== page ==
by Micael Rivero
It's the oldest trick in the book, dating back to Roman times; creating the enemies you need.
In 70 BC, an ambitious minor politician and extremely wealthy man, Marcus Licineus Crassus, wanted to rule Rome. Just to give you an idea of what sort of man Crassus really was, he is credited with invention of the fire brigade. But in Crassus' version, his fire-fighting slaves would race to the scene of a burning building whereupon Crassus would offer to buy it on the spot for a tiny fraction of it's worth. If the owner sold, Crassus' slaves would put out the fire. If the owner refused to sell, Crassus allowed the building to burn to the ground. By means of this device, Crassus eventually came to be the largest single private land holder in Rome, and used some of his wealth to help back Julius Caesar against Cicero.
In 70 BC Rome was still a Republic, which placed very strict limits on what Rulers could do, and more importantly NOT do. But Crassus had no intentions of enduring such limits to his personal power, and contrived a plan.
Crassus seized upon the slave revolt led by Spartacus in order to strike terror into the hearts of Rome, whose garrison Spartacus had already defeated in battle. But Spartacus had no intention of marching on Rome itself, a move he knew to be suicidal. Spartacus and his band wanted nothing to do with the Roman empire and had planned from the start merely to loot enough money from their former owners in the Italian countryside to hire a mercenary fleet in which to sail to freedom.
Sailing away was the last thing Crassus wanted Spartacus to do. He needed a convenient enemy with which to terrorize Rome itself for his personal political gain. So Crassus bribed the mercenary fleet to sail without Spartacus, then positioned two Roman legions in such a way that Spartacus had no choice but to march on Rome.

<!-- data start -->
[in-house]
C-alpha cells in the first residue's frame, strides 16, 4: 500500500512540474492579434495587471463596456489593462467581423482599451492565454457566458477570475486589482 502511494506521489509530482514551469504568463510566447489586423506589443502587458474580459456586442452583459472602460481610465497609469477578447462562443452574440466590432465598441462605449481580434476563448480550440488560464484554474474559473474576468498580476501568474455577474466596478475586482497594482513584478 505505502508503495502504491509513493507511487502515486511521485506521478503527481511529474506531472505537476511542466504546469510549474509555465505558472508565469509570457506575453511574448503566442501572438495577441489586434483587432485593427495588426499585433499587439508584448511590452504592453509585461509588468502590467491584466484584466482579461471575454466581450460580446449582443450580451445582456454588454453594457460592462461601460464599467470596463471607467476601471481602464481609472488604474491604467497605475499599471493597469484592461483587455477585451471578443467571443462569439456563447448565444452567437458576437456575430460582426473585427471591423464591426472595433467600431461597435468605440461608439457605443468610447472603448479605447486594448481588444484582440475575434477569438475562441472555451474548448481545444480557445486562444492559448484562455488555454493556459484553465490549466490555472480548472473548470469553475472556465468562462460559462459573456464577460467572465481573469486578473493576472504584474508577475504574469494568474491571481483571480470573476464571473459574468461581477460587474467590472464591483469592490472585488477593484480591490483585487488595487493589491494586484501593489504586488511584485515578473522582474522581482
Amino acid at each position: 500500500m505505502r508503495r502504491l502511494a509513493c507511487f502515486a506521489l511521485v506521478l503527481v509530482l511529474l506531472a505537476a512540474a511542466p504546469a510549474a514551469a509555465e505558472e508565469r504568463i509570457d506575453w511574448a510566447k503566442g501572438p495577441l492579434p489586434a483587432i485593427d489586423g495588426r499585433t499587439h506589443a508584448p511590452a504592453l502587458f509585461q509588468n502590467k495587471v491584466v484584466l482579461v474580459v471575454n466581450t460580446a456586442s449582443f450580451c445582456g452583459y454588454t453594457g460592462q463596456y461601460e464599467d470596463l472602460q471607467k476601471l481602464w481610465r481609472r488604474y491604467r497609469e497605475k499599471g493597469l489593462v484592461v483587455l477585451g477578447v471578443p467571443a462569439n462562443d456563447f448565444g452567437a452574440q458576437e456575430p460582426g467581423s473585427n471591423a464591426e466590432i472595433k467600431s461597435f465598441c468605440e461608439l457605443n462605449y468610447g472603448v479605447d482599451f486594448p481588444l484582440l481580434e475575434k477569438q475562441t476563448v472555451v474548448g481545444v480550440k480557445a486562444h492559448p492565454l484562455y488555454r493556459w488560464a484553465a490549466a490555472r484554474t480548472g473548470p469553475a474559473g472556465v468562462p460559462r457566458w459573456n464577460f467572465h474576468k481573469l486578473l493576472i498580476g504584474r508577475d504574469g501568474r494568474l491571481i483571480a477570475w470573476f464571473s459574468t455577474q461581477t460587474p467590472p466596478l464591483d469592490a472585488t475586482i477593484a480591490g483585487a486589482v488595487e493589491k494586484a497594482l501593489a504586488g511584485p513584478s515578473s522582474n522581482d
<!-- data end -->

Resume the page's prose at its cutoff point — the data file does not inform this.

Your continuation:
Terrified of the impending arrival of the much-feared army of gladiators, Rome declared Crassus Praetor. Crassus then crushed Spartacus' army and even though Pompeii took the credit, Crassus was elected Consul of Rome the following year.
With this maneuver, the Romans surrendered their Republican form of government. Soon would follow the first Triumvirate, consisting of Crassus, Pompeii, and Julius Caesar, followed by the reign of the god-like Emperors of Rome.
The Romans were hoaxed into surrendering their Republic, and accepting the rule of Emperors.
Julius Caesar's political opponent, Cicero, for all his literary accomplishments, played the same games in his campaign against Julius Caesar, claiming that Rome was falling victim to an internal "vast right wing" conspiracy in which any expressed desire for legislative limits on government was treated as suspicious behavior. Cicero, in order to demonstrate to the Romans just how unsafe Rome has become hired thugs to cause as much disturbance as possible, and campaigned on a promise to end the internal strife if elected and granted extraordinary powers.
What Cicero only dreamed of, Adolph Hitler succeeded in doing. Elected Chancellor of Germany, Hitler, like Crassus, had no intention of living with the strict limits to his power imposed by German law. Unlike Cicero, Hitler's thugs were easy to recognize; they all wore the same brown shirts. But their actions were no different than those of their Roman predecessors. They staged beatings, set fires, caused as much trouble as they could, while Hitler made speeches promising that he could end the crime wave of subversives and terrorism if he was granted extraordinary powers.
Then the Reichstag burned down; a staged terrorist attack.
The Germans were hoaxed into surrendering their Republic, and accepting the total rule of Der Fuhrer.
The state-sponsored schools will never tell you this, but governments routinely rely on hoaxes to sell their agendas to an otherwise reluctant public. The Romans accepted the Emperors and the Germans accepted Hitler not because they wanted to, but because the carefully crafted illusions of threat appeared to leave no other choice.
Our government too uses hoaxes to create the illusion that We The People have no choice but the direction the government wishes us to go in.
CRITIQUE OF THIS ARTICLE:
Inaccuracies of "FAKE TERROR - THE ROAD TO WAR AND DICTATORSHIP"
Crassus and 'Creating an Enemy'